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A report released this week has identified steps that the Organization of the Islamic Conference should take to reform its member nations' science and technology sectors.

The report was prepared by the OIC's Commission of Eminent Persons, a group of leading intellectuals from 17 of the 57 OIC nations, asked to prepare a strategy for Islamic countries to "meet the challenges of the 21st century".

The commission said Muslim countries suffer from a low level of research and development, a poor educational system, and a shortage of creative and innovative ideas.

Many OIC member nations have small scientific communities and poor-quality universities. Although the countries have nearly a quarter of the world's population, they have only one per cent of its scientists, who contribute barely 0.1 per cent of the world's original research discoveries each year.

A 'consortium for higher education' would, says the commission, help promote scientific research and provide academic opportunities for Muslim students who have been unable to pursue higher education in Western institutions since the events of 11 September 2001.

Hassan Abdel Aal Moawad, professor of microbial biotechnology at Egypt's National Research Center, says that since 11 September 2001, growing US visa restrictions have stifled scientific exchange, training and education in areas such as nuclear sciences and biotechnology.

Restrictions on export of 'dual use' that could be used for military applications, scientific equipment and a decline in financial support and scientific collaboration from the West have also damaged science in Muslim countries.

The commission says a consortium could provide Muslim science and technology institutions with services that help expand educational opportunities, promote quality and efficiency of academic courses, and improve faculty development, institutional operations and community outreach.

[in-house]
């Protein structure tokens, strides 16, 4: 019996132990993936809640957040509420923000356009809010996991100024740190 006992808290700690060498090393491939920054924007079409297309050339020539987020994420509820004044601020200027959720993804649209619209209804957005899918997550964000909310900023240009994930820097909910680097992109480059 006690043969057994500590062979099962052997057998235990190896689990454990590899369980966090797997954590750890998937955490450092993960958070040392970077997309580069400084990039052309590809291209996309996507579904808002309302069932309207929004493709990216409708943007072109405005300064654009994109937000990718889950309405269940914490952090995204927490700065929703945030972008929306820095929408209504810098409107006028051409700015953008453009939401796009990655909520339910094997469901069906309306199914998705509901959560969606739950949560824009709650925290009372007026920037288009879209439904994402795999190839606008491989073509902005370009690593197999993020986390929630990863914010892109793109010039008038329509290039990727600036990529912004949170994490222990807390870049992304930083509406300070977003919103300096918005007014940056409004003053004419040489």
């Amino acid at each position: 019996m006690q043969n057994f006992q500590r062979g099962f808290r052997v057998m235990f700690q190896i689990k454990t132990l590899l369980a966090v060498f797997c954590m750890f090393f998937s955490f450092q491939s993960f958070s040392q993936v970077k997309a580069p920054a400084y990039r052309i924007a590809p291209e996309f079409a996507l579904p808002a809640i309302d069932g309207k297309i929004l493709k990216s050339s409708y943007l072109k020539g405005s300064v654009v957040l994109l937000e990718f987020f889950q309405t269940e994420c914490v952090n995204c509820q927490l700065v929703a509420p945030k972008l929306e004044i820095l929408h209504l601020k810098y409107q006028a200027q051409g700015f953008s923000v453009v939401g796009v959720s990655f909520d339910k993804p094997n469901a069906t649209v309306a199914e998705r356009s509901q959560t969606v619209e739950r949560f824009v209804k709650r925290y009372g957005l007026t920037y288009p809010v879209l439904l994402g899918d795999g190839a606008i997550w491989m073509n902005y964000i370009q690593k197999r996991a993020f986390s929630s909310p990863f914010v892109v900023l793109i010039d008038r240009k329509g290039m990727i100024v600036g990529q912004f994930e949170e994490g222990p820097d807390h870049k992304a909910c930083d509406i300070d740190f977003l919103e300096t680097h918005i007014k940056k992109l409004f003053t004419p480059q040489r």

It would also act as an external resource in creating a collaborative environment that inspires member institutions to develop and implement innovative and practical ideas.

The commission also urged the Muslim world to invest more in both education and research and development. Muslim countries spend, on average, less than 0.5 per cent of their gross domestic product on research and development each year, compared with 2-4 per cent spent by industrialised countries.

The report's other recommendations included enhancing the exchange of technologies between OIC countries, and integrating modern science and technology, and information and communication technologies into Islamic educational institutions.

Muslim countries would also benefit from technology transfer from, and scientific collaboration with, non-OIC Asian countries, says the commission.

The commission met in January in Putrajaya, Malaysia, and in May in Islamabad, Pakistan, to finalise its recommendations.

These will be submitted in September to an OIC conference that will prepare a ten-year strategy for the future development of Islamic countries. The strategy will be approved at an OIC summit in Mecca, Saudi Arabia in November.

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